Tablet: 50 mg, 200 mg
Injection: 200 mg
Fluconazole-resistant serious invasive Candida (including C krusei)
Oral dose (tablets and suspension)
>40 kg 400 mg (10ml) every 12 hours (for the first 24 hours) then 200 mg twice a day
<40kg 200 mg (5ml) every 12 hours (for the first 24 hours) then 100 mg twice a day
6 mg/kg every 12 hours (for the first 24 hours) then 4 mg/kg twice a day
Invasive pulmonary aspergillosis
6 mg/kg every 12 hours (for the first 24 hours) then 4 mg/kg twice a day for at least 7 days, followed by
>40kg 200 mg orally twice a day or if
<40kg 100mg orally twice a day
to complete a total of 12 weeks therapy
Consider oral voriconazole or itraconazole in patients with low immunity
Oral biovailability 96%
Influenza-like illness, gastroenteritis, thrombocytopenia, anaemia, leukopenia, pancytopenia, sinusitis, hypoglycaemia, hypokalaemia, anxiety, depression, hallucination, headache, dizziness, visual disturbance, oedema peripheral, respiratory distress, pulmonary oedema, chest pain, abdominal pain, nausea, vomiting, diarrhoea, cholestatic jaundice, rash, erythema face oedema, pruritis
Co-administration of the CYP3A4 substrates, terfenadine, astemizole, cisapride, pimozide or quinidine is contraindicated since increased plasma concentrations of these medicinal products can lead to QT prolongation and rare occurrences of torsades de pointes.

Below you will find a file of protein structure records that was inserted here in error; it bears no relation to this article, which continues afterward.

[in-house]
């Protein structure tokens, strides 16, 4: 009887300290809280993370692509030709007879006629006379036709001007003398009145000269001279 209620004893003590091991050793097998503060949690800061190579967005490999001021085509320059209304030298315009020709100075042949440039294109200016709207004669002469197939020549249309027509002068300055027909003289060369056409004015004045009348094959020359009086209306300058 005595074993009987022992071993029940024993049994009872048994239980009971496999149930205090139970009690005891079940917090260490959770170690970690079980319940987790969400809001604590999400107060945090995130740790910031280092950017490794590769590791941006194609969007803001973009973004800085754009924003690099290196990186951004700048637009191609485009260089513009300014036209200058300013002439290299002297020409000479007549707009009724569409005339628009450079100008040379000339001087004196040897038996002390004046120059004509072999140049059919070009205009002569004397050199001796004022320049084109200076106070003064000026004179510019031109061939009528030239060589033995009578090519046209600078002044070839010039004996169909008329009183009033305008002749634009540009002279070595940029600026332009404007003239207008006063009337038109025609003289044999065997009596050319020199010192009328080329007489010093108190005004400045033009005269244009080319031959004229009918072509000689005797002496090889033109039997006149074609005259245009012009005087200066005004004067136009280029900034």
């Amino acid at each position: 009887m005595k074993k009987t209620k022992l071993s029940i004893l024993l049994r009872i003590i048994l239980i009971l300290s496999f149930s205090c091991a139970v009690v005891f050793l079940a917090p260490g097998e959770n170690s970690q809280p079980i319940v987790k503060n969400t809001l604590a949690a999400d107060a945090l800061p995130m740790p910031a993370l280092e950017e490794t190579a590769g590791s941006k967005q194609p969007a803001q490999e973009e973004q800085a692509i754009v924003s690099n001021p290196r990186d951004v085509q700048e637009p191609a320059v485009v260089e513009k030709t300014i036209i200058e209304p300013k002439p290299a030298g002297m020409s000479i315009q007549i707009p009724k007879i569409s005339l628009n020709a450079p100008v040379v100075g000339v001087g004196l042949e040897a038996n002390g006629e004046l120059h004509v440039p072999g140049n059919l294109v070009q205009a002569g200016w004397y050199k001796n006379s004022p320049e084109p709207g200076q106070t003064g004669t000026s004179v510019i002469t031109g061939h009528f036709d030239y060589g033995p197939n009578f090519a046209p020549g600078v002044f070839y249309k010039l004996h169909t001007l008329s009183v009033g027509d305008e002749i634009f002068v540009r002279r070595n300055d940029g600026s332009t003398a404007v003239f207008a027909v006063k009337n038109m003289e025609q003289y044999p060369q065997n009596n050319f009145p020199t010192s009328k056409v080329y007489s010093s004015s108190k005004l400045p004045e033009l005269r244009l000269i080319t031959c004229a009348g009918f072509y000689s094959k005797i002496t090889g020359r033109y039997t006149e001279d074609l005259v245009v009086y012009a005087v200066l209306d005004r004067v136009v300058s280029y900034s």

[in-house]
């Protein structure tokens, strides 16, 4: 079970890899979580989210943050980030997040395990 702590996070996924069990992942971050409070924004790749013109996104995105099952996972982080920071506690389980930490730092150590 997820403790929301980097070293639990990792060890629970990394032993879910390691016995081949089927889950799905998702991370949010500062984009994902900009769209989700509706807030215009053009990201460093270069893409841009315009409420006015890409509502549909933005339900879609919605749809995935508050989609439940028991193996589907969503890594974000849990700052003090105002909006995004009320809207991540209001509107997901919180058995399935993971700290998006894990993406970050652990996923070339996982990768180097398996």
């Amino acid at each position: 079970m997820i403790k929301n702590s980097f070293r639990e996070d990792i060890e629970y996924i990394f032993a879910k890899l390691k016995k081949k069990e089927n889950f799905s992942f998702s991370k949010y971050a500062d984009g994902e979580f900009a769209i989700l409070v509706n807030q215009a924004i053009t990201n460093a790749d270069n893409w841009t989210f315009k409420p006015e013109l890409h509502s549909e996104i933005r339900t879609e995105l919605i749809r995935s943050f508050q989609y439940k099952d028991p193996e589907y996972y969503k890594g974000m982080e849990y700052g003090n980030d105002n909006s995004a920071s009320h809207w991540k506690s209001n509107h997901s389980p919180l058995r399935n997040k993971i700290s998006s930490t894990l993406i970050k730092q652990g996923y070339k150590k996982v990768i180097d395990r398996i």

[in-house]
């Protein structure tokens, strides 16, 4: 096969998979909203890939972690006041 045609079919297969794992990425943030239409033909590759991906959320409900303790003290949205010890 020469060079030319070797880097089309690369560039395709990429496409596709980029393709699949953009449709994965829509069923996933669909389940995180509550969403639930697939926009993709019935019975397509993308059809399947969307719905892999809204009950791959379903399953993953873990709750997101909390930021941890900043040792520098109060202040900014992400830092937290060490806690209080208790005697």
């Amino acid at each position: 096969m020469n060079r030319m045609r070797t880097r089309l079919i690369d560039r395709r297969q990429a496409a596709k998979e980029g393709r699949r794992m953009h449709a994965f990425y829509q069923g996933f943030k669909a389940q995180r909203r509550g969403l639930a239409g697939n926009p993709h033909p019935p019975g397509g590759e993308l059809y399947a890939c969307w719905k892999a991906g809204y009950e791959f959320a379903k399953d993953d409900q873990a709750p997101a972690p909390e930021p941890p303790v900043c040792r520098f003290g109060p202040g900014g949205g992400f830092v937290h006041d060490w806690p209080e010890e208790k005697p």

Co-administration of voriconazole with rifampicin, carbamazepine and phenobarbital is contraindicated since these medicinal products are likely to decrease plasma voriconazole concentrations significantly.
Phenytoin, methadone and rifabutin levels may increase with voriconazole and may result in toxicity.
Check specific SmPC for specific drug interactions with antiretrovirals.
Some examples include:
When voriconazole and efavirenz are co-prescribed the dose of voriconazole should be increased to 400 mg every 12 hours and efavirenz should be decreased to 300 mg every 24 hours
Low-dose ritonavir boosting may reduce levels of voriconazole –caution
Dose in renal impairment GFR (ml/min)
Oral dosing: No dosage reduction in renal impairment
IV infusion formulation:
<50: accumulation of the vehicle within the formulation occurs and the oral preparation should be used and serum creatinine carefully monitored in renally impaired patients
No dosage adjustment is required in patients with acute hepatic damage
Monitor LFTs closely
In patients with mild to moderate hepatic cirrhosis (Child–Pugh A and B) the standard loading dose should be used followed by half the maintenance dose.
There is no data in patients with severe chronic hepatic cirrhosis
No Human Data – Animal Data Suggest Risk